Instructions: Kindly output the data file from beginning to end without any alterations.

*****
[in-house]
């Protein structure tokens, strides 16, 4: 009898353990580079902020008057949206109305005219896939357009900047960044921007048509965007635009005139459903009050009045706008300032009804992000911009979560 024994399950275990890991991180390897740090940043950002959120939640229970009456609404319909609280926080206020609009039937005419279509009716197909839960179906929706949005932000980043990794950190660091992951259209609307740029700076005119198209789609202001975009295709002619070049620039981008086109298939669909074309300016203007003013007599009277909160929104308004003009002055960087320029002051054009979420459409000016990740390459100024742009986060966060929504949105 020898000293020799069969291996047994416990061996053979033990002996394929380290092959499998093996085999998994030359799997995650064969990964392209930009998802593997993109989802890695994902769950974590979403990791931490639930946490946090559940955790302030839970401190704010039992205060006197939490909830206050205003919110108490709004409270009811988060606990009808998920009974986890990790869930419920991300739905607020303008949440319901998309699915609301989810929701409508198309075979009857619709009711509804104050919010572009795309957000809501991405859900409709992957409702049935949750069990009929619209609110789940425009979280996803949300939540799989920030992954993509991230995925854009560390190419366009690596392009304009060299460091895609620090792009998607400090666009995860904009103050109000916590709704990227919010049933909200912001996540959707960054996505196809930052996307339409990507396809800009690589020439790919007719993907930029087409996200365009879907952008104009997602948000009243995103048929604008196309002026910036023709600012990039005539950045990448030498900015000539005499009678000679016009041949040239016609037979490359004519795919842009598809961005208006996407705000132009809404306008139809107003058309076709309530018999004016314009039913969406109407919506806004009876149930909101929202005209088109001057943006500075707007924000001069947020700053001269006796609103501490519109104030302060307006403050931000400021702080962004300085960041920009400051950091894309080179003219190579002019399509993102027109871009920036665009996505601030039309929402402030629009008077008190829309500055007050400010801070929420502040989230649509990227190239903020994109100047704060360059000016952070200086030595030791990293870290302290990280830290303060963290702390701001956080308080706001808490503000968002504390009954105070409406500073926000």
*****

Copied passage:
[in-house]
């Protein structure tokens, strides 16, 4: 009898353990580079902020008057949206109305005219896939357009900047960044921007048509965007635009005139459903009050009045706008300032009804992000911009979560 024994399950275990890991991180390897740090940043950002959120939640229970009456609404319909609280926080206020609009039937005419279509009716197909839960179906929706949005932000980043990794950190660091992951259209609307740029700076005119198209789609202001975009295709002619070049620039981008086109298939669909074309300016203007003013007599009277909160929104308004003009002055960087320029002051054009979420459409000016990740390459100024742009986060966060929504949105 020898000293020799069969291996047994416990061996053979033990002996394929380290092959499998093996085999998994030359799997995650064969990964392209930009998802593997993109989802890695994902769950974590979403990791931490639930946490946090559940955790302030839970401190704010039992205060006197939490909830206050205003919110108490709004409270009811988060606990009808998920009974986890990790869930419920991300739905607020303008949440319901998309699915609301989810929701409508198309075979009857619709009711509804104050919010572009795309957000809501991405859900409709992957409702049935949750069990009929619209609110789940425009979280996803949300939540799989920030992954993509991230995925854009560390190419366009690596392009304009060299460091895609620090792009998607400090666009995860904009103050109000916590709704990227919010049933909200912001996540959707960054996505196809930052996307339409990507396809800009690589020439790919007719993907930029087409996200365009879907952008104009997602948000009243995103048929604008196309002026910036023709600012990039005539950045990448030498900015000539005499009678000679016009041949040239016609037979490359004519795919842009598809961005208006996407705000132009809404306008139809107003058309076709309530018999004016314009039913969406109407919506806004009876149930909101929202005209088109001057943006500075707007924000001069947020700053001269006796609103501490519109104030302060307006403050931000400021702080962004300085960041920009400051950091894309080179003219190579002019399509993102027109871009920036665009996505601030039309929402402030629009008077008190829309500055007050400010801070929420502040989230649509990227190239903020994109100047704060360059000016952070200086030595030791990293870290302290990280830290303060963290702390701001956080308080706001808490503000968002504390009954105070409406500073926000």